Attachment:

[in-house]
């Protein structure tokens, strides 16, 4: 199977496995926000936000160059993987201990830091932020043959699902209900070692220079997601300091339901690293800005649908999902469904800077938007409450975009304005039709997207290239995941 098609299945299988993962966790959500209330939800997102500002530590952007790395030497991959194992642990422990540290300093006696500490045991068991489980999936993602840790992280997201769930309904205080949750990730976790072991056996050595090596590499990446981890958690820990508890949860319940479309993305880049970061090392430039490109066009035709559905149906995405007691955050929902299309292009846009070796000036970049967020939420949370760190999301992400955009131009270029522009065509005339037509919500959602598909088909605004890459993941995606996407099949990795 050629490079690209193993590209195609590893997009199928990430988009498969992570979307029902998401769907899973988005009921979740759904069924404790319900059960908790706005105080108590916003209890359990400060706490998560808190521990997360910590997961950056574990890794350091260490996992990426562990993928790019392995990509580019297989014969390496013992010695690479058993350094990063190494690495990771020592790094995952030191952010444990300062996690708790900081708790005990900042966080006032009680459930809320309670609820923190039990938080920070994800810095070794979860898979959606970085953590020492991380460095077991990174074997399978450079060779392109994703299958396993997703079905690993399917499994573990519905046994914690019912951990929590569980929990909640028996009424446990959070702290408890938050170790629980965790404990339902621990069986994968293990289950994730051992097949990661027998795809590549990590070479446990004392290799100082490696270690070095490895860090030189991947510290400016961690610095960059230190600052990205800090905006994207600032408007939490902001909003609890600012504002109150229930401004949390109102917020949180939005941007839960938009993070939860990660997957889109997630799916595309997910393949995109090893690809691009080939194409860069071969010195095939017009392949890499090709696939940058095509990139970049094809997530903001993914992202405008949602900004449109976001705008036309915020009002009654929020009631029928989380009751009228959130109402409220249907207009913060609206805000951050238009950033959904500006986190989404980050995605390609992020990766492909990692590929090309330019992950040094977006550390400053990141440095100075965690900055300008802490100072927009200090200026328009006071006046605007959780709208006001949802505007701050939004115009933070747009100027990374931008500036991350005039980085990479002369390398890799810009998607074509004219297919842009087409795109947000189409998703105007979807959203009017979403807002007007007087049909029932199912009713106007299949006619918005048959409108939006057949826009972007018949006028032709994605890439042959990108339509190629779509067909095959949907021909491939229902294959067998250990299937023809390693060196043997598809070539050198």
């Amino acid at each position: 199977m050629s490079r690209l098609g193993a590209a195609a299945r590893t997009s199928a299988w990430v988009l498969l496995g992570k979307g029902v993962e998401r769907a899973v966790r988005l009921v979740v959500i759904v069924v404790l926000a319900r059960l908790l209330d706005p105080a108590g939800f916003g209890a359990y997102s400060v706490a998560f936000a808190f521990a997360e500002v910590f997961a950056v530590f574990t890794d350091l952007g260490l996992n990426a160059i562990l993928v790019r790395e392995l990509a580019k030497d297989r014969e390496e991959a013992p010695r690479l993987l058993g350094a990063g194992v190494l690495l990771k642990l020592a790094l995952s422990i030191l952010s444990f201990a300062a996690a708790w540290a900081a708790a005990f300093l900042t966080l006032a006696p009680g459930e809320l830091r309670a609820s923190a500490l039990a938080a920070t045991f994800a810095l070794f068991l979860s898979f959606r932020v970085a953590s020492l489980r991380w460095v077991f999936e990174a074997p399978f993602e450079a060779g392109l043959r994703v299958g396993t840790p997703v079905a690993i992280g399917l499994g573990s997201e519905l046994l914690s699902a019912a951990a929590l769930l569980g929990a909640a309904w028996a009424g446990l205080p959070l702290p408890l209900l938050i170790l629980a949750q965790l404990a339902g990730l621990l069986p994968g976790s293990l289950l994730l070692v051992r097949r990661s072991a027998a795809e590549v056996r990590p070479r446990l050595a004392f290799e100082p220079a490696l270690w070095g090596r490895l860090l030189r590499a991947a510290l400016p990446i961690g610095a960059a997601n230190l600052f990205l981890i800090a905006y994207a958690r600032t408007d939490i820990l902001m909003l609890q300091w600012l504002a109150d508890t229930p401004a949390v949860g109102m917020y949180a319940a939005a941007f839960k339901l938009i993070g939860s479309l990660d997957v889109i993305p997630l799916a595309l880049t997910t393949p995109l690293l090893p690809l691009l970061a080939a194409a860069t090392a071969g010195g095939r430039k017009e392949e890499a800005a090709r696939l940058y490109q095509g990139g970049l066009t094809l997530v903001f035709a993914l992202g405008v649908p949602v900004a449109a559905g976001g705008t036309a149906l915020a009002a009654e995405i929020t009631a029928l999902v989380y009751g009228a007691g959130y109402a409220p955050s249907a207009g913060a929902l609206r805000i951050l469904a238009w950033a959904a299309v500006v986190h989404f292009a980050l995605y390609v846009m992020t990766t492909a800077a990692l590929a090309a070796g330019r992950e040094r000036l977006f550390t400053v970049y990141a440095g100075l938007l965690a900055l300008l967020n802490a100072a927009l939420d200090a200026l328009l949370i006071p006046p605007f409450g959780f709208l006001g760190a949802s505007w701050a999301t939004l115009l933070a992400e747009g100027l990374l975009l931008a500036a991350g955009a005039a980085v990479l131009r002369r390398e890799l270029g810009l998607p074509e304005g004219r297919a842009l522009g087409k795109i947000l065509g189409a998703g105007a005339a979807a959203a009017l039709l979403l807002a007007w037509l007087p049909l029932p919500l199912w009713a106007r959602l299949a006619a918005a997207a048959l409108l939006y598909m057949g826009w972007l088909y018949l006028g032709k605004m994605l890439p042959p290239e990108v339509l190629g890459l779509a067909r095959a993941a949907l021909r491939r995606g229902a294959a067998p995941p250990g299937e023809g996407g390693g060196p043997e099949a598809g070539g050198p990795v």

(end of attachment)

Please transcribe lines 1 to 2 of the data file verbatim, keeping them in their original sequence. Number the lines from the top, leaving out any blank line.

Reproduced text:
[in-house]
């Protein structure tokens, strides 16, 4: 199977496995926000936000160059993987201990830091932020043959699902209900070692220079997601300091339901690293800005649908999902469904800077938007409450975009304005039709997207290239995941 098609299945299988993962966790959500209330939800997102500002530590952007790395030497991959194992642990422990540290300093006696500490045991068991489980999936993602840790992280997201769930309904205080949750990730976790072991056996050595090596590499990446981890958690820990508890949860319940479309993305880049970061090392430039490109066009035709559905149906995405007691955050929902299309292009846009070796000036970049967020939420949370760190999301992400955009131009270029522009065509005339037509919500959602598909088909605004890459993941995606996407099949990795 050629490079690209193993590209195609590893997009199928990430988009498969992570979307029902998401769907899973988005009921979740759904069924404790319900059960908790706005105080108590916003209890359990400060706490998560808190521990997360910590997961950056574990890794350091260490996992990426562990993928790019392995990509580019297989014969390496013992010695690479058993350094990063190494690495990771020592790094995952030191952010444990300062996690708790900081708790005990900042966080006032009680459930809320309670609820923190039990938080920070994800810095070794979860898979959606970085953590020492991380460095077991990174074997399978450079060779392109994703299958396993997703079905690993399917499994573990519905046994914690019912951990929590569980929990909640028996009424446990959070702290408890938050170790629980965790404990339902621990069986994968293990289950994730051992097949990661027998795809590549990590070479446990004392290799100082490696270690070095490895860090030189991947510290400016961690610095960059230190600052990205800090905006994207600032408007939490902001909003609890600012504002109150229930401004949390109102917020949180939005941007839960938009993070939860990660997957889109997630799916595309997910393949995109090893690809691009080939194409860069071969010195095939017009392949890499090709696939940058095509990139970049094809997530903001993914992202405008949602900004449109976001705008036309915020009002009654929020009631029928989380009751009228959130109402409220249907207009913060609206805000951050238009950033959904500006986190989404980050995605390609992020990766492909990692590929090309330019992950040094977006550390400053990141440095100075965690900055300008802490100072927009200090200026328009006071006046605007959780709208006001949802505007701050939004115009933070747009100027990374931008500036991350005039980085990479002369390398890799810009998607074509004219297919842009087409795109947000189409998703105007979807959203009017979403807002007007007087049909029932199912009713106007299949006619918005048959409108939006057949826009972007018949006028032709994605890439042959990108339509190629779509067909095959949907021909491939229902294959067998250990299937023809390693060196043997598809070539050198």